Conservation through Science under God

Flashback: Running a 20-mile trapline
Nov 5, 2020 08:11 ET

[Reprinted from original]

It was a different time in McLeod County, almost an entirely different world. It was the late 1860s. The Civil War was over, and there was an influx of immigration into central Minnesota. Most who came to the North Star State had the intention to farm. Their dream was a house, a good crop, and to raise a family in peace. Others, however, came for adventure, and though the region may not have been as “wild” as it was prior to the Civil War, those seeking a life of adventure could easily find it.

One such man was named John Borden. John was originally from Indiana but came north to trap. He’d lived in the McLeod County region on and off for several years and was well acquainted with the land, and in 1866 he located here permanently. While others looked to farm, John lived the life of a fur trapper. He spent his days running trap lines, hunting fur-bearing animals, and doing his best to survive in the wild countryside.

In the 1860s, though it could seem scarce at times, wildlife abounded by today’s comparisons. The land was dotted with waterholes and lowland cattails that were filled with waterfowl. On the prairies were the prairie chickens that nested in the tall grasses, and in the woods were white-tailed deer and the occasional bear. In the early days, the hunters would even come across a bison on occasion.

Hunting was a good way to survive, but it was trapping where men like Borden found money. Trapping had been a way to achieve wealth for decades, but by the 1860s the market bottomed out and fur held little value. That didn’t stop Borden, however, as he looked to the land, and fur, as a means of wealth. He spent a great deal of his time trapping along the border of McLeod and Renville counties. He caught mink, otter, beaver, skunks and muskrats. He was willing to travel long distances, and at one time covered a trapline that ran for 20 miles. The main animal being trapped in the region was the muskrat, and in 1866, Borden harvested 1,600 of them. The hides were worth 13 cents apiece and needed to be hauled into St. Paul to receive payment.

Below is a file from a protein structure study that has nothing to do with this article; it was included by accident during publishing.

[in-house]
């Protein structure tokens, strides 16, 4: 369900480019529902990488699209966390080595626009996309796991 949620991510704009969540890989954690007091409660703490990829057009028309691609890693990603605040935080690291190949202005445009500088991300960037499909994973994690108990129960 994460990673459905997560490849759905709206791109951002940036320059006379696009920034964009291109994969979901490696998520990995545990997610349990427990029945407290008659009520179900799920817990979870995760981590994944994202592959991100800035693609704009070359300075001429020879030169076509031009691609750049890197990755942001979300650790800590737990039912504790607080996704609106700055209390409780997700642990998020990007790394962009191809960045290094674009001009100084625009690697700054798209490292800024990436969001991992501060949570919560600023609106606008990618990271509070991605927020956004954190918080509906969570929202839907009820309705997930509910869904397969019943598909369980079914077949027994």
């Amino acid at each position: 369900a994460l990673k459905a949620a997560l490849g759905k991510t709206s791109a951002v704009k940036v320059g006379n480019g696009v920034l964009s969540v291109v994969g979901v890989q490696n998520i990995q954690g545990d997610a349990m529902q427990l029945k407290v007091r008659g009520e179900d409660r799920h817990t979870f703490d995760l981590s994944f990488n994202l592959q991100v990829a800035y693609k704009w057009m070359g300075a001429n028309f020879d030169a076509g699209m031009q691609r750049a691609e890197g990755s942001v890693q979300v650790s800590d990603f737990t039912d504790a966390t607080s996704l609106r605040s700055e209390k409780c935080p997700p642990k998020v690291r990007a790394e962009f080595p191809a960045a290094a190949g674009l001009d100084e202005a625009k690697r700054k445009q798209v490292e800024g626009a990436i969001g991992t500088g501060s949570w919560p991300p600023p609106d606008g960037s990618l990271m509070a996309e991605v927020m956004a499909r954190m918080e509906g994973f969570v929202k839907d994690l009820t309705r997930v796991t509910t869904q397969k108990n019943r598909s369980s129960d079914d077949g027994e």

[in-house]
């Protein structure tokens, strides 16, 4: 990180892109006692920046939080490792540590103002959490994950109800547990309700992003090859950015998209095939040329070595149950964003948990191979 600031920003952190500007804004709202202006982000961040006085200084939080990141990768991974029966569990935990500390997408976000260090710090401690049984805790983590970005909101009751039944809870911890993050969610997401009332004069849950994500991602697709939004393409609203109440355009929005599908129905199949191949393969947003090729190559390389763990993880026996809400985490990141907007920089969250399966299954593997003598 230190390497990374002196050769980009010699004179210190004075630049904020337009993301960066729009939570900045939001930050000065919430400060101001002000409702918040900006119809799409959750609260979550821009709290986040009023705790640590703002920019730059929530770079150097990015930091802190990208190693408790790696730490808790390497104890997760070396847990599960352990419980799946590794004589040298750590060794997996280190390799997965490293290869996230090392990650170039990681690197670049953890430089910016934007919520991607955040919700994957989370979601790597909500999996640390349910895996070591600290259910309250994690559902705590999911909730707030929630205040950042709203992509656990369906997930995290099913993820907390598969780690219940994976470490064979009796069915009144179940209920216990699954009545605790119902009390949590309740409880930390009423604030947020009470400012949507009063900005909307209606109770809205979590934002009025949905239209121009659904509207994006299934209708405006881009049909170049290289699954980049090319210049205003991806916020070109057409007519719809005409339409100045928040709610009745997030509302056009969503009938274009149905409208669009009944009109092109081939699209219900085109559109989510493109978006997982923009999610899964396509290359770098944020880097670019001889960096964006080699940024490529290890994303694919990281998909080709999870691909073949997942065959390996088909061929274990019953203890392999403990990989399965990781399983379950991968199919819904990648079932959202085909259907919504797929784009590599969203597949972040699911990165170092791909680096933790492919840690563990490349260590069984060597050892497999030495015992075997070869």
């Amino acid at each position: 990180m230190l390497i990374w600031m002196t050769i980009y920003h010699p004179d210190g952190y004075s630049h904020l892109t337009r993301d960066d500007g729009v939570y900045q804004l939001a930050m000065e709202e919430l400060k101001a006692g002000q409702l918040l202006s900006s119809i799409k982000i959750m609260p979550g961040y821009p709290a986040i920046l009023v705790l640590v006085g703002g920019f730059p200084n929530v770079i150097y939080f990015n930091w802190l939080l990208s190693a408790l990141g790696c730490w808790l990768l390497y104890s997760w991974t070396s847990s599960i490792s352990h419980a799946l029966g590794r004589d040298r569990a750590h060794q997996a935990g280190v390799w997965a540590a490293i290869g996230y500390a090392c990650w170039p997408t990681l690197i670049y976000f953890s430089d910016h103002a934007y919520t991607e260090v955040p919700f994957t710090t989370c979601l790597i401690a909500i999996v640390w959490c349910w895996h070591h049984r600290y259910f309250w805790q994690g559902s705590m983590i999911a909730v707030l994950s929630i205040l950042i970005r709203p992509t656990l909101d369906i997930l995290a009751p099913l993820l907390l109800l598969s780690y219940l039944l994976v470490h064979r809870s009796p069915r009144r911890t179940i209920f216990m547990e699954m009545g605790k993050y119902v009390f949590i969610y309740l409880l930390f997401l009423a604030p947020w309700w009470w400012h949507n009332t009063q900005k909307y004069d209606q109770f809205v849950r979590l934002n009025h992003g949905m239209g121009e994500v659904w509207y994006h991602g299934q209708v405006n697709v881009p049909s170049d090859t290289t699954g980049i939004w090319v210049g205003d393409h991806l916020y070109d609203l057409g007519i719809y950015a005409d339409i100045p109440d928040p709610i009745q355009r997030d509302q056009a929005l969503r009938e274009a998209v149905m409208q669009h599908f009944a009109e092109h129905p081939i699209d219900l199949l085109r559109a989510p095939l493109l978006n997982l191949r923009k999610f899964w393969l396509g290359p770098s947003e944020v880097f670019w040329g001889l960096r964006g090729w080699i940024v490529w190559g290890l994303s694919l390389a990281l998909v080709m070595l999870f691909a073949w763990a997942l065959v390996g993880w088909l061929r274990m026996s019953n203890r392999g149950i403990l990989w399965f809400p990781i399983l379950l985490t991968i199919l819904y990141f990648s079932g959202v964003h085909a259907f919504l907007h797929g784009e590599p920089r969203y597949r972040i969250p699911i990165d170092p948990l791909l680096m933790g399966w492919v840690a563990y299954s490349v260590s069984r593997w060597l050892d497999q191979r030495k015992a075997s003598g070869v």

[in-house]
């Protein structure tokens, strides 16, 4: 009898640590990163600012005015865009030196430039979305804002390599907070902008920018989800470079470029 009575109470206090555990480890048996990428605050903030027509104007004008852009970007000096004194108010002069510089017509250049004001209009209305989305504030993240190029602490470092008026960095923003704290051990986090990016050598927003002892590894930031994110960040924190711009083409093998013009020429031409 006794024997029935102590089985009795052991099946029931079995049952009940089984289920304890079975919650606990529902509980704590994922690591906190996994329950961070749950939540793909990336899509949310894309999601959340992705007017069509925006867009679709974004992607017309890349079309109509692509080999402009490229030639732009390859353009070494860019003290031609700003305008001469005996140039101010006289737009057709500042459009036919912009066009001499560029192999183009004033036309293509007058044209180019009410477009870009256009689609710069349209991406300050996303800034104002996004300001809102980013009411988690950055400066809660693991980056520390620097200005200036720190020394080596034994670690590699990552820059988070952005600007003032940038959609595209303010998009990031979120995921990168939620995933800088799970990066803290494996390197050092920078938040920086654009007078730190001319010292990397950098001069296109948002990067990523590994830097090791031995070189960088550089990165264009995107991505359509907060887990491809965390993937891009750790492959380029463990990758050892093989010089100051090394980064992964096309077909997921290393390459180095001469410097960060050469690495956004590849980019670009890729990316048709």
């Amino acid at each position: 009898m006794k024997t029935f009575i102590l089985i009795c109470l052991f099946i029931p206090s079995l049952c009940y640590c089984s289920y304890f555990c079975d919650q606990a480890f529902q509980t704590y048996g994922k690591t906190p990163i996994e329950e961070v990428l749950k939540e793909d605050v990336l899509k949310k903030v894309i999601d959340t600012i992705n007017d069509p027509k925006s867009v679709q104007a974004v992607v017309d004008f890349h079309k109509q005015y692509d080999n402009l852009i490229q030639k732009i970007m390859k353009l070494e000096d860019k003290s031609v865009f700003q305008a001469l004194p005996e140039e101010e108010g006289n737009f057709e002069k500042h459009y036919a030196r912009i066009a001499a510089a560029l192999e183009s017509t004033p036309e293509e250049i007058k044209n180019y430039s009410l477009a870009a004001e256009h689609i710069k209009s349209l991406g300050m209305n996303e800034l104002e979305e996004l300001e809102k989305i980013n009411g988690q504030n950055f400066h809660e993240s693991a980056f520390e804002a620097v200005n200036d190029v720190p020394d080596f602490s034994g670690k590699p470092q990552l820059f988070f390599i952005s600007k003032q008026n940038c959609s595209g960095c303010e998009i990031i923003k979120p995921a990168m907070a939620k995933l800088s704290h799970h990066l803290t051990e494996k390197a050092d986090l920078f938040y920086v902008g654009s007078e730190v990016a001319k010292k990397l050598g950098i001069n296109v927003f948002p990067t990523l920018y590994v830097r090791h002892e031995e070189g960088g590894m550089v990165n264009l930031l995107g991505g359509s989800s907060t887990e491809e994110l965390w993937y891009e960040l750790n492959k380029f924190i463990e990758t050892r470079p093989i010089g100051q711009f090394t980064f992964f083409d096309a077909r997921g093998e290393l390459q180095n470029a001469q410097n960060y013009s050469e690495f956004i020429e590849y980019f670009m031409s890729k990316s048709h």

Though men like Borden enjoyed their life in the wilderness, they still yearned for some comfort. At some point, Borden decided it was time to build a cabin. He took lumber from an old house in Plato and used it to build a shack. It was small, but a popular place for others like Borden to stop and rest. According to stories, on one night the cabin slept 18 people.

The era of the 19th-century survivalist/trapper in central Minnesota was short-lived. Several trappers worked the countryside in the early part of the century, but by the late 1850s the prices of fur plummeted. Men like Borden worked the traplines for a few more years after that, but the world around them was changing fast. By the 1870s and 1880s, railroads began coming into the region and the “wilder” areas were shrinking. By the turn of the century, the landscape that the fur trappers lived in was all but gone. It would be a quiet end to a way of life lived by countless men of the time.